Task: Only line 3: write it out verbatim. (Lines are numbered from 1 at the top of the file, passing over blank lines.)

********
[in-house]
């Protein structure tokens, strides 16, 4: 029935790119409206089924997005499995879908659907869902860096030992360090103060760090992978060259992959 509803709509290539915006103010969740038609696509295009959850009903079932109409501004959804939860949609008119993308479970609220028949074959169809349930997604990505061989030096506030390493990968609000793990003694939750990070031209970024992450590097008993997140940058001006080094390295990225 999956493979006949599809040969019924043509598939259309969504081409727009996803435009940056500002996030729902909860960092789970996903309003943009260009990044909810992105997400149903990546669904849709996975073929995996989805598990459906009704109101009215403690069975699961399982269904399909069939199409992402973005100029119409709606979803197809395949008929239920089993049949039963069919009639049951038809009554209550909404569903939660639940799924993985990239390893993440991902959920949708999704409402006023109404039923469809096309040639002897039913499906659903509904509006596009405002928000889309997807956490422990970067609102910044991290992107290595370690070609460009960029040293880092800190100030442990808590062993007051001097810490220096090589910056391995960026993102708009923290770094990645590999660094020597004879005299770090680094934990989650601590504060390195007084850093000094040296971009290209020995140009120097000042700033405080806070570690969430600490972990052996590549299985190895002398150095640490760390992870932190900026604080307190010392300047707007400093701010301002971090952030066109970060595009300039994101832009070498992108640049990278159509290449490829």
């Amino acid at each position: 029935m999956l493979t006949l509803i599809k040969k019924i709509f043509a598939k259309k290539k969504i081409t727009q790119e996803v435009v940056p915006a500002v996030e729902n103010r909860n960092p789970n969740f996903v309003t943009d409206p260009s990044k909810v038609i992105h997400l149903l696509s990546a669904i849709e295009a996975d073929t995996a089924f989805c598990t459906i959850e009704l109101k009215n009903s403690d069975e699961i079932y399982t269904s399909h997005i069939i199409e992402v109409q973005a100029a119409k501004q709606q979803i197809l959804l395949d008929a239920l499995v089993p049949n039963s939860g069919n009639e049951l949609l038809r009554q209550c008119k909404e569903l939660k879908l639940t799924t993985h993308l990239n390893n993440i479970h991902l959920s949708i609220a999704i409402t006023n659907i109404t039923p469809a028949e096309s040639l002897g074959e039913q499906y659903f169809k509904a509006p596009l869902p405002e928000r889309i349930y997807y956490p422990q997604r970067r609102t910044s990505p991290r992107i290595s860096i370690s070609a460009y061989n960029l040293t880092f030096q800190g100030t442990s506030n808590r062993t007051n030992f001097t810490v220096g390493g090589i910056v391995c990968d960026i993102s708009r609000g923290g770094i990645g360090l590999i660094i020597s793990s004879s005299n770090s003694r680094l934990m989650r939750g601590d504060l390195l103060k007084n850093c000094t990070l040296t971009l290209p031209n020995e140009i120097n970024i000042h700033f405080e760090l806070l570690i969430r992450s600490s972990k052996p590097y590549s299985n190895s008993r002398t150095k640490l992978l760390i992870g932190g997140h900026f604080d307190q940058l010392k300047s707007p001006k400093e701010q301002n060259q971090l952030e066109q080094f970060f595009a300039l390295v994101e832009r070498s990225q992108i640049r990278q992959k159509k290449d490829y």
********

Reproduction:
């Amino acid at each position: 029935m999956l493979t006949l509803i599809k040969k019924i709509f043509a598939k259309k290539k969504i081409t727009q790119e996803v435009v940056p915006a500002v996030e729902n103010r909860n960092p789970n969740f996903v309003t943009d409206p260009s990044k909810v038609i992105h997400l149903l696509s990546a669904i849709e295009a996975d073929t995996a089924f989805c598990t459906i959850e009704l109101k009215n009903s403690d069975e699961i079932y399982t269904s399909h997005i069939i199409e992402v109409q973005a100029a119409k501004q709606q979803i197809l959804l395949d008929a239920l499995v089993p049949n039963s939860g069919n009639e049951l949609l038809r009554q209550c008119k909404e569903l939660k879908l639940t799924t993985h993308l990239n390893n993440i479970h991902l959920s949708i609220a999704i409402t006023n659907i109404t039923p469809a028949e096309s040639l002897g074959e039913q499906y659903f169809k509904a509006p596009l869902p405002e928000r889309i349930y997807y956490p422990q997604r970067r609102t910044s990505p991290r992107i290595s860096i370690s070609a460009y061989n960029l040293t880092f030096q800190g100030t442990s506030n808590r062993t007051n030992f001097t810490v220096g390493g090589i910056v391995c990968d960026i993102s708009r609000g923290g770094i990645g360090l590999i660094i020597s793990s004879s005299n770090s003694r680094l934990m989650r939750g601590d504060l390195l103060k007084n850093c000094t990070l040296t971009l290209p031209n020995e140009i120097n970024i000042h700033f405080e760090l806070l570690i969430r992450s600490s972990k052996p590097y590549s299985n190895s008993r002398t150095k640490l992978l760390i992870g932190g997140h900026f604080d307190q940058l010392k300047s707007p001006k400093e701010q301002n060259q971090l952030e066109q080094f970060f595009a300039l390295v994101e832009r070498s990225q992108i640049r990278q992959k159509k290449d490829y």